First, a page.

2. If speed is life, then acceleration is the fountain of youth. Moving to the right on the doghouse is harder than moving leftwards, and some aircraft are particularly bad at it. The art of energy conservation is one of figuring out how to move rightwards without getting yourself killed in the process -- or at the bare minimum, and awareness of just how much more room remains on the left side of the doghouse and how many chances you have at making a energy-costly play. The F-35, thankfully, has excellent acceleration characteristics, which means it's a lot more mobile than something like the Hornet for moving back towards the right side of the doghouse. It gets to dunk on the profits of low speed low radius, but be gone before getting slapped by the taxes.

3. There's a doghouse inside the doghouse. Having a big doghouse looks good until you realize you are always stuck in one end of it. If you're bad at decelerating, you can wind up stuck on the right side and missing a lot of positional opportunities when the other guy is down left of you and your radius is always just a little too big. If you're bad at accelerating, you can also get stuck on the right side, because you're scared that it's a one way trip leftwards. Your effective, immediately usable performance envelope is smaller than what the chart says, because its shape and size is based on your ability to gain and lose energy. The better your capability of doing so, the bigger and less lopsided this "local envelope" is. This is how the F-35 can pull out "hidden" maneuverability that is not outwardly obvious from the doghouse shape alone.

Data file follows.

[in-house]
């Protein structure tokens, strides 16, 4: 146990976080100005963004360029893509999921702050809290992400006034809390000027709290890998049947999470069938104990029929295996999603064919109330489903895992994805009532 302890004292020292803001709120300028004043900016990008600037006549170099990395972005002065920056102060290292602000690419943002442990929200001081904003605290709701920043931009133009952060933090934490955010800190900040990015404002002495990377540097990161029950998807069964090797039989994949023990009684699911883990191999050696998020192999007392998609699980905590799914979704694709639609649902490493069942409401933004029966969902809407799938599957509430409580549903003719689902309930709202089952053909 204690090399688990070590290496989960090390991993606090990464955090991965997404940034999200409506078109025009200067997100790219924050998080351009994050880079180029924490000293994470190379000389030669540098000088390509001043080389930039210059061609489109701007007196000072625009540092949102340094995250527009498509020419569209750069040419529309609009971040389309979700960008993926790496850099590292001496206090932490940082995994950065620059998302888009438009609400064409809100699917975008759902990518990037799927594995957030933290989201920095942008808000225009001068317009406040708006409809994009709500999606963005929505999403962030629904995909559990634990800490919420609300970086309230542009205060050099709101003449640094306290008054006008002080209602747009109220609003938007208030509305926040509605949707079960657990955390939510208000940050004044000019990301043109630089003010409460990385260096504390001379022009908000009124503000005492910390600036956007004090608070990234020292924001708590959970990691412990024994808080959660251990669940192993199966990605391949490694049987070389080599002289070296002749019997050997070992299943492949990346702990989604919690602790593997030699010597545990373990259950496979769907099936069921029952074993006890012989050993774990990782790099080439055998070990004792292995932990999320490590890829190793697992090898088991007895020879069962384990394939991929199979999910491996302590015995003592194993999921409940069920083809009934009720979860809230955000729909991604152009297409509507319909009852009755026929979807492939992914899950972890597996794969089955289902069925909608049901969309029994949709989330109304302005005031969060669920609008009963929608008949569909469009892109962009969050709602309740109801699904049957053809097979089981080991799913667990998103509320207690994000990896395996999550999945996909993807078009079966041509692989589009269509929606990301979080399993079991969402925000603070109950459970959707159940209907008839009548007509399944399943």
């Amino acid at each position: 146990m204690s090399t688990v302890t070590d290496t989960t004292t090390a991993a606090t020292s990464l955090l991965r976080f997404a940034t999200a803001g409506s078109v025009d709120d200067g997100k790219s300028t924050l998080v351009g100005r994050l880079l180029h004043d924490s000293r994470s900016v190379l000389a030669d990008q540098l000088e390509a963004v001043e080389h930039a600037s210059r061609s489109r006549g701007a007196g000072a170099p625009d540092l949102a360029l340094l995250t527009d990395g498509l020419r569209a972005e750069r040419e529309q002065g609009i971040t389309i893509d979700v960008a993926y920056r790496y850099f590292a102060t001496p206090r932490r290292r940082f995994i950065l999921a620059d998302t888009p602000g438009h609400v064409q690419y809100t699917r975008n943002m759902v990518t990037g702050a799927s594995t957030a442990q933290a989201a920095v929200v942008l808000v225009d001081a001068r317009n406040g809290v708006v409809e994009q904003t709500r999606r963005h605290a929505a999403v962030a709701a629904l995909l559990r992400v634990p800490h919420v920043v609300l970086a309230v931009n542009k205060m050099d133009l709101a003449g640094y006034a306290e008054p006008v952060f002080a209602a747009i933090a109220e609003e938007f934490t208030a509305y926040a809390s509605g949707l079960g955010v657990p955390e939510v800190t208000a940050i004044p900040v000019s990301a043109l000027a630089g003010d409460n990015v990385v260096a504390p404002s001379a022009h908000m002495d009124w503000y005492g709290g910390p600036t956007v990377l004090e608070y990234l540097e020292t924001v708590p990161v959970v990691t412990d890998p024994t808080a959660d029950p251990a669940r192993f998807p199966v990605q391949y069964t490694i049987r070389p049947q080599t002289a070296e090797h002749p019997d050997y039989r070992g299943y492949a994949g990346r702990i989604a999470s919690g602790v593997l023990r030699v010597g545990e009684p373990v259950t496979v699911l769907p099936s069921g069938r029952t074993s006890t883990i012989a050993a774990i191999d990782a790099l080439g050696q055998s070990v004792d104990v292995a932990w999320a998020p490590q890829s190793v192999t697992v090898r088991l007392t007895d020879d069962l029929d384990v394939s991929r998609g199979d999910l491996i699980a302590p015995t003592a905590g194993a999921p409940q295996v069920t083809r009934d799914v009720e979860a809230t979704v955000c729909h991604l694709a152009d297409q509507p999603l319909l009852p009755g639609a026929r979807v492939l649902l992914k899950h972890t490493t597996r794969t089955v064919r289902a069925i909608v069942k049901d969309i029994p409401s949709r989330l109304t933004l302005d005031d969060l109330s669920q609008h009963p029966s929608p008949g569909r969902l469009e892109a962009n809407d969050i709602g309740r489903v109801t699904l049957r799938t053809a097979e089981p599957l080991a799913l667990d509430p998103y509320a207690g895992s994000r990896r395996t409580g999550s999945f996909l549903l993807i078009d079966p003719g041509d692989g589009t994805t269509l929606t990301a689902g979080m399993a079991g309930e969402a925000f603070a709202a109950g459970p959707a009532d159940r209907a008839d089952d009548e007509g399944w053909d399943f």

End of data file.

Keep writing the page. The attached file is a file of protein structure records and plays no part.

Re: F-35 and Airshows

Unread postPosted: 06 May 2019, 11:13
by spazsinbad
F-35B VMFA-121 Hover MCAS Iwakuni May 2019 Air Show:

Re: F-35 and Airshows

Unread postPosted: 06 May 2019, 12:59
by optimist
Give it up sunshine, The last I heard f-16adf was a pilot. They do this stuff in their sleep and can tell you this stuff off the top of their head.
The last time I saw someone try and school a pilot. It was some kid telling alfakilo, why he was wrong about the A-10.

Re: F-35 and Airshows

Unread postPosted: 06 May 2019, 19:23
by f-16adf
Speed is Life because jets do not initially or typically hit the merge at slow speeds. Generally merge speeds are around 400-450KCAS. For instance one poster has previously stated that F-22 pilots did initially get in trouble because they: "The F-22's that have been "killed" or "gunned" in DACT... it has been written by the more experienced pilots they died when the young hotshot studs became enamored with thrust vectoring, which implies low speed cornering." That is true.